Idomeneo is a wonder, arguably Mozart’s grandest, richest score, written for, at the time, one of the more remarkable orchestras in the world. How liberating it must have been for the young genius, knowing that the band could play whatever notes he put on the sheets.
It was Mozart’s most important commission to date, the festival centerpiece of the 1781 Carnival season in Munich. In fact the world premiere almost occurred on his twenty-fifth birthday, but delays were caused by a lot of last minute trimming, rewriting, and also troubles with the singers, particularly with the old tenor selected for the title role. The trill was gone.
Idomeneo’s labor and painful birth pangs are well documented in Mozart’s letters to his father. Its positive reception and the confidence and experience Mozart gained from this all prompted his decision to move up to the major musical league in Vienna. There he would spend the last ten years of his life composing four of the finest operas ever written, plus two other full length ones quite well received at the time, and his major symphonies, and the concerti…you know the rest.
Idomeneo is opera seria in style, not an opera buffa like his earlier La finta giardiniera. Serious opera, in other words, not a buffoonery. It contains predictable seria themes: internal conflict within a royal family, a king and/or a queen under duress, a love triangle, but in the end all resolves in ways to some degree rational and good, demonstrating the ruler’s inner strength, wisdom, nobility of character and forgiveness. These operas were funded by royalty and power and therefore had to please and massage egos, but the characters on stage also provided role models for the members of the audience.
Idomeneo, the King of Crete, has made a bargain with Neptune: if the sea god saves the King’s ship from certain destruction, the King will have to sacrifice the first person he meets, which, it so happens, is Idamante, Idomeneo’s own devoted son, who is out on the shore looking for evidence of his father’s return.
Knowing what he must do and knowing the terrible consequences of coming up short on his end of the bargain, Idomeneo cannot even look Idamante in the eye. Plus, Idamante loves Ilia, a Trojan princess captured during the war, though another princess, Elettra by name, lays claim to Idamante’s hand. Well, it’s enough to make for a full evening of glorious singing and all ends well for everyone, except for Elettra, who has one of the great hissy fits in all opera.
Idomeneo at the Met this season is wonderfully cast, all under the baton of James Levine. Levine is responsible for bringing Idomeneo to the Met (the production by Jean-Pierre Ponnelle premiered in 1982); his reading of the score is both inspired and reverential, as if he were making an offering to the gods of music. The balance of the instruments in the Metropolitan Opera Orchestra is conspicuous, as is the overall shape of the larger numbers, particularly the ensemble singing in twos, threes and in that glorious quartet Andrò ramingo e solo early in Act III. If at times Levine’s devotion is expressed by dwelling on sections of the score, particularly those sections underlying the more solemn events toward the opera’s conclusion, he also rises to the frenzy of Elettra’s psychotic episode and to the ensuing joyous celebration of Idamante’s ascension to the throne and his union in marriage with Ilia.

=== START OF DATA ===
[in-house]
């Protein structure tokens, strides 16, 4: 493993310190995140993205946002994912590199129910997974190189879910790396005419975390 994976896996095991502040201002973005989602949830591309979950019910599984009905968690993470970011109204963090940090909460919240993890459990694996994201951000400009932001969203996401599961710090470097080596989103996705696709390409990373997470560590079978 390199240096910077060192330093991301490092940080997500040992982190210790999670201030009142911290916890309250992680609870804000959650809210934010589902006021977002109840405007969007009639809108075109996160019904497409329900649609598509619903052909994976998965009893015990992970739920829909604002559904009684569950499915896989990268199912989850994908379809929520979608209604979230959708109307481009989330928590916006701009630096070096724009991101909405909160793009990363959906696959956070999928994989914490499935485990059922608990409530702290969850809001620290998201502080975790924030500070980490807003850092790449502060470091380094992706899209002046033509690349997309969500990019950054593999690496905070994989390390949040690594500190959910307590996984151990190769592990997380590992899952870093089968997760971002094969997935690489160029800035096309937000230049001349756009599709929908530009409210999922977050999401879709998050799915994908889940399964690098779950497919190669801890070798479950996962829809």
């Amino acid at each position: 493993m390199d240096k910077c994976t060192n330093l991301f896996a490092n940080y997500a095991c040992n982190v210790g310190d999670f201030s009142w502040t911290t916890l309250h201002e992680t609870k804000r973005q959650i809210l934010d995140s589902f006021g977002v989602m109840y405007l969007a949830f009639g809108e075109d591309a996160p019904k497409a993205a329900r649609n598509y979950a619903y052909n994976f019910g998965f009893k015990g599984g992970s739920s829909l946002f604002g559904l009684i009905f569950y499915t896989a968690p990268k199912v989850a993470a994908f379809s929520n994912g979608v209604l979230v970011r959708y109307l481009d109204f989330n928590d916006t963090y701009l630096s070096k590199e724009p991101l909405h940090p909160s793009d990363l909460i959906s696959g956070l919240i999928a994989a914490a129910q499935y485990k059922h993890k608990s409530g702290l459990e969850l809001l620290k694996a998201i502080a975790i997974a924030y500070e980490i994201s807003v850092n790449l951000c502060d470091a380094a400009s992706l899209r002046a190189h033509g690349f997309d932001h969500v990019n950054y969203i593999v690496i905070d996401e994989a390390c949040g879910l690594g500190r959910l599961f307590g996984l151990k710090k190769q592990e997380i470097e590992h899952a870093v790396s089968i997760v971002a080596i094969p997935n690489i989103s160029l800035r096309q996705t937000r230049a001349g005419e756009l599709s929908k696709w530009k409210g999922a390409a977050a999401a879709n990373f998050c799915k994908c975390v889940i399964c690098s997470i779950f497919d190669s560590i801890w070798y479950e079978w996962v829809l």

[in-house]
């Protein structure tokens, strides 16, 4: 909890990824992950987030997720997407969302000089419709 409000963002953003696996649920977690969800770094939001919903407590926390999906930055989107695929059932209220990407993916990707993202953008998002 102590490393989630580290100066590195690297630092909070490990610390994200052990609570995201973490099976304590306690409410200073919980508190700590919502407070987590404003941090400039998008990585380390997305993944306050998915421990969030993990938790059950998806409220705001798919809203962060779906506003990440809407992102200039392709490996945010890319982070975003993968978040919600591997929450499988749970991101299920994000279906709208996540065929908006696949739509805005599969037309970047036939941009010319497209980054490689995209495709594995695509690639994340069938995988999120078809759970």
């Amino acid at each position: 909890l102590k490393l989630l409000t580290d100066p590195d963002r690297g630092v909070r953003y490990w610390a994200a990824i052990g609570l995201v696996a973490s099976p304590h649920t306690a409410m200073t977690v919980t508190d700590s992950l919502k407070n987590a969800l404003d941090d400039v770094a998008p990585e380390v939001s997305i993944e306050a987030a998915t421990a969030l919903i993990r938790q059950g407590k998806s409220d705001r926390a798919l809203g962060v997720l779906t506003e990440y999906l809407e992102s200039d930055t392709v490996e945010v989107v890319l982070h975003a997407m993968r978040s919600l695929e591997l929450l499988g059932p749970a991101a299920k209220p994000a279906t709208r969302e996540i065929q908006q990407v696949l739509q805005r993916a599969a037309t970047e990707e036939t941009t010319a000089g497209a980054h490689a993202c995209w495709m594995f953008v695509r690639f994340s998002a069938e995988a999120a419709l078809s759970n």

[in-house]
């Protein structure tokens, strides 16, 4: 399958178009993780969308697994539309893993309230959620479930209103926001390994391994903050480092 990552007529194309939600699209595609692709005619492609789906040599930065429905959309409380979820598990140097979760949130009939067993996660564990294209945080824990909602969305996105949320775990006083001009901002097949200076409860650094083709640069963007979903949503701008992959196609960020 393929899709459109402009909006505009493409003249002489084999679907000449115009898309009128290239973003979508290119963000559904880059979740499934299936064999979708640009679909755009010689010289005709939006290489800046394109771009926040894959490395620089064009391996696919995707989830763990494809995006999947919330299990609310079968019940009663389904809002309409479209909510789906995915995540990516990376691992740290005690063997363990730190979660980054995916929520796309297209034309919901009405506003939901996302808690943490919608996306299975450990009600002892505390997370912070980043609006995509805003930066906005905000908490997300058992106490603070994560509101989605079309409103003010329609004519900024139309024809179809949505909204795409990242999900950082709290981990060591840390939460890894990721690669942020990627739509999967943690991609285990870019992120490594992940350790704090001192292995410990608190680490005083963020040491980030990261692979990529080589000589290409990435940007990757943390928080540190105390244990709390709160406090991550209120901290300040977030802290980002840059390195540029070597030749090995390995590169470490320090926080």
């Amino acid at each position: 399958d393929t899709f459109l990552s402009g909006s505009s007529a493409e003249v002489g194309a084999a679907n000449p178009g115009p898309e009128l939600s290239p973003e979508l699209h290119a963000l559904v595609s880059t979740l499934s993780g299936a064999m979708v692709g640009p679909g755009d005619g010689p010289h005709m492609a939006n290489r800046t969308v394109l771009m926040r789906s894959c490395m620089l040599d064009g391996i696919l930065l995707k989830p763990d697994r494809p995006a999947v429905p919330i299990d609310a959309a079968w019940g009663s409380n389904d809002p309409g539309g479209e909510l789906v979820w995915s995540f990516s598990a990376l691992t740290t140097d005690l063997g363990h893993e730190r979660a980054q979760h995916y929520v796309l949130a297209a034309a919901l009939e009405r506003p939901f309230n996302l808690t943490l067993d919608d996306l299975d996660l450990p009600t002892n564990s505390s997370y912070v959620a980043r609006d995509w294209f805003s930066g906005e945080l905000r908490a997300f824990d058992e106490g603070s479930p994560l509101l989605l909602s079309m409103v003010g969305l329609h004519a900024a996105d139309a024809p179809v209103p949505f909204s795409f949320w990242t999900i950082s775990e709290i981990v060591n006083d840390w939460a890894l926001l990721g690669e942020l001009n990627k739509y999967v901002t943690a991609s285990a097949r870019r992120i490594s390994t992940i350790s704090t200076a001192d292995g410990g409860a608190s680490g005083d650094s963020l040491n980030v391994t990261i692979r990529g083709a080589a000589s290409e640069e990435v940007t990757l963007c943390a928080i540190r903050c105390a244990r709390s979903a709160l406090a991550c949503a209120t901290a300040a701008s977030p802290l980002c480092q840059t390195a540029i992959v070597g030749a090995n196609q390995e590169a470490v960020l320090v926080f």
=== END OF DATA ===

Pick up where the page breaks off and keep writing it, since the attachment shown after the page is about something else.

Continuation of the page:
The singers are particularly apt for their parts. Matthew Polenzani’s Idomeneo is characterized by a long, even vocal line and sweet, pleasing tones. He communicates his grief in expression and posture. Idamante is taken by Alice Coote, who continues to demonstrate her grasp and execution of fine bel canto singing. New to me is soprano Nadine Sierra as Ilia: she too portrays her grief as a prisoner, but also shows the joy she feels when she and all of the Trojan prisoners are released and the unambiguous love she shares with Idamante. All nicely done.
With an evening full of such gentle characters, Elza van den Heever’s Elettra is especially electric, certainly in the aforementioned frenzy D’Oreste, d’Aiace ho in seno i tormenti in Act III in which she implores vipers and serpents to tear out her heart, the creatures politely taking turns of course. Vipers must be role models too.
But van den Heever is a psychological presence whenever she is on stage, singing or not, and her participation in the ensembles is always conspicuous. The ovation she received at the final curtain was well deserved. Welcome back; mille bravi!
Others in the cast include Alan Opie as Arbace, Noah Baetge as the forceful High Priest, and Eric Owens as the voice of Neptune.
Jean-Pierre Ponnelle’s production is as heavy as one imagines the real columns for these structures to be, but to me it complements the opera perfectly. Scene changes, minimal mostly, are effected by scrims lowered in back, an occasional new piece of furniture, and the assertion and retreat of the large stone mask of Neptune, such as one might find on a water fountain at a seaside park, only much bigger (see first photo above). But the drama is all in the music and the text. At least the production is not busy and distractingly silly just to compensate for the stately pace of it all. Mozart’s Idomeneo is a magnificent opera. Opera seria, 1781. Catch it if you can.
Reviewed performance: March 13, 2017
Photos: Marty Sohl.
See OperaMetro’s exclusive interview with Elza van den Heever on the page Interviews.
Of course the first person Idomeneo sees is his beloved son Idamante, heir to the throne! Seriously, were it a commoner out clam digging on that shore, whack! The opera’d be over in 20 minutes!
Thank heaven it’s Mozart.
Enjoy! My Monday was the serious quiet before the on-the-whole not so perfect storm…spring is on the way, one hopes!